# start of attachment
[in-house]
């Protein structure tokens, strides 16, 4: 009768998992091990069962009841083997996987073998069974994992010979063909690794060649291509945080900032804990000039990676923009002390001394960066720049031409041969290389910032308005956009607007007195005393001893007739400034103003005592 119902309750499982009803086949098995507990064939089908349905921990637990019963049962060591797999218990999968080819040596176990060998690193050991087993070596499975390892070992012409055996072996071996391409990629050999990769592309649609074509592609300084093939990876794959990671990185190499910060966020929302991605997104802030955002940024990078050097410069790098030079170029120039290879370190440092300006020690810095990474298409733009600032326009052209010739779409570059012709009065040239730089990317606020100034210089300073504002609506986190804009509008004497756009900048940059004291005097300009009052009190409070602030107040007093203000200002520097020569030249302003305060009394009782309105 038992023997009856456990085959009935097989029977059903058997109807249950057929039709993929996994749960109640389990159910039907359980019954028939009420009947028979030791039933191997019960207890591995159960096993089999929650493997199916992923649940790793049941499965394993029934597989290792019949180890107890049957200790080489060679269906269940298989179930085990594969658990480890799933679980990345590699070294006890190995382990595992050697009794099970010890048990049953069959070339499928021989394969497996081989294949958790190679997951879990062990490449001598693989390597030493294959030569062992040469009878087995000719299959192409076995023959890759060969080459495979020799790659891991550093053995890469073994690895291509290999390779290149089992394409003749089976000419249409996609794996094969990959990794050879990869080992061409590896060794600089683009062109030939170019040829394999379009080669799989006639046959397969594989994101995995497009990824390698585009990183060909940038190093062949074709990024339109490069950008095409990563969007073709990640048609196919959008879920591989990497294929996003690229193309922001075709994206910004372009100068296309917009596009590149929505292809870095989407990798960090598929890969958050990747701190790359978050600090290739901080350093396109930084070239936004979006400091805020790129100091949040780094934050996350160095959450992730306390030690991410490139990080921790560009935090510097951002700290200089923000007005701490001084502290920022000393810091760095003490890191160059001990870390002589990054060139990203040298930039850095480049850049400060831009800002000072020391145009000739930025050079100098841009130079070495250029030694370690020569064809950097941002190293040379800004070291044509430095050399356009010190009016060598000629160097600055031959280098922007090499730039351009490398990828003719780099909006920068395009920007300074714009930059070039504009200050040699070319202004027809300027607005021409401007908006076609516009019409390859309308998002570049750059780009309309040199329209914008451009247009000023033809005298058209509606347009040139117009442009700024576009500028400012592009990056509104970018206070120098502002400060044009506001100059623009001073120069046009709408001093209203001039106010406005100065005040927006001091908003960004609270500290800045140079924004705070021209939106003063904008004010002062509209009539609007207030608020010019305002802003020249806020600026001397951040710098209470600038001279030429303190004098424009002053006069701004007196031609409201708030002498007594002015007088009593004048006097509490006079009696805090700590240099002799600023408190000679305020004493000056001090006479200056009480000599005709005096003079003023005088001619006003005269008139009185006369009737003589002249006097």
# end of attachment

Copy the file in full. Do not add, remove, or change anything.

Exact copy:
[in-house]
């Protein structure tokens, strides 16, 4: 009768998992091990069962009841083997996987073998069974994992010979063909690794060649291509945080900032804990000039990676923009002390001394960066720049031409041969290389910032308005956009607007007195005393001893007739400034103003005592 119902309750499982009803086949098995507990064939089908349905921990637990019963049962060591797999218990999968080819040596176990060998690193050991087993070596499975390892070992012409055996072996071996391409990629050999990769592309649609074509592609300084093939990876794959990671990185190499910060966020929302991605997104802030955002940024990078050097410069790098030079170029120039290879370190440092300006020690810095990474298409733009600032326009052209010739779409570059012709009065040239730089990317606020100034210089300073504002609506986190804009509008004497756009900048940059004291005097300009009052009190409070602030107040007093203000200002520097020569030249302003305060009394009782309105 038992023997009856456990085959009935097989029977059903058997109807249950057929039709993929996994749960109640389990159910039907359980019954028939009420009947028979030791039933191997019960207890591995159960096993089999929650493997199916992923649940790793049941499965394993029934597989290792019949180890107890049957200790080489060679269906269940298989179930085990594969658990480890799933679980990345590699070294006890190995382990595992050697009794099970010890048990049953069959070339499928021989394969497996081989294949958790190679997951879990062990490449001598693989390597030493294959030569062992040469009878087995000719299959192409076995023959890759060969080459495979020799790659891991550093053995890469073994690895291509290999390779290149089992394409003749089976000419249409996609794996094969990959990794050879990869080992061409590896060794600089683009062109030939170019040829394999379009080669799989006639046959397969594989994101995995497009990824390698585009990183060909940038190093062949074709990024339109490069950008095409990563969007073709990640048609196919959008879920591989990497294929996003690229193309922001075709994206910004372009100068296309917009596009590149929505292809870095989407990798960090598929890969958050990747701190790359978050600090290739901080350093396109930084070239936004979006400091805020790129100091949040780094934050996350160095959450992730306390030690991410490139990080921790560009935090510097951002700290200089923000007005701490001084502290920022000393810091760095003490890191160059001990870390002589990054060139990203040298930039850095480049850049400060831009800002000072020391145009000739930025050079100098841009130079070495250029030694370690020569064809950097941002190293040379800004070291044509430095050399356009010190009016060598000629160097600055031959280098922007090499730039351009490398990828003719780099909006920068395009920007300074714009930059070039504009200050040699070319202004027809300027607005021409401007908006076609516009019409390859309308998002570049750059780009309309040199329209914008451009247009000023033809005298058209509606347009040139117009442009700024576009500028400012592009990056509104970018206070120098502002400060044009506001100059623009001073120069046009709408001093209203001039106010406005100065005040927006001091908003960004609270500290800045140079924004705070021209939106003063904008004010002062509209009539609007207030608020010019305002802003020249806020600026001397951040710098209470600038001279030429303190004098424009002053006069701004007196031609409201708030002498007594002015007088009593004048006097509490006079009696805090700590240099002799600023408190000679305020004493000056001090006479200056009480000599005709005096003079003023005088001619006003005269008139009185006369009737003589002249006097």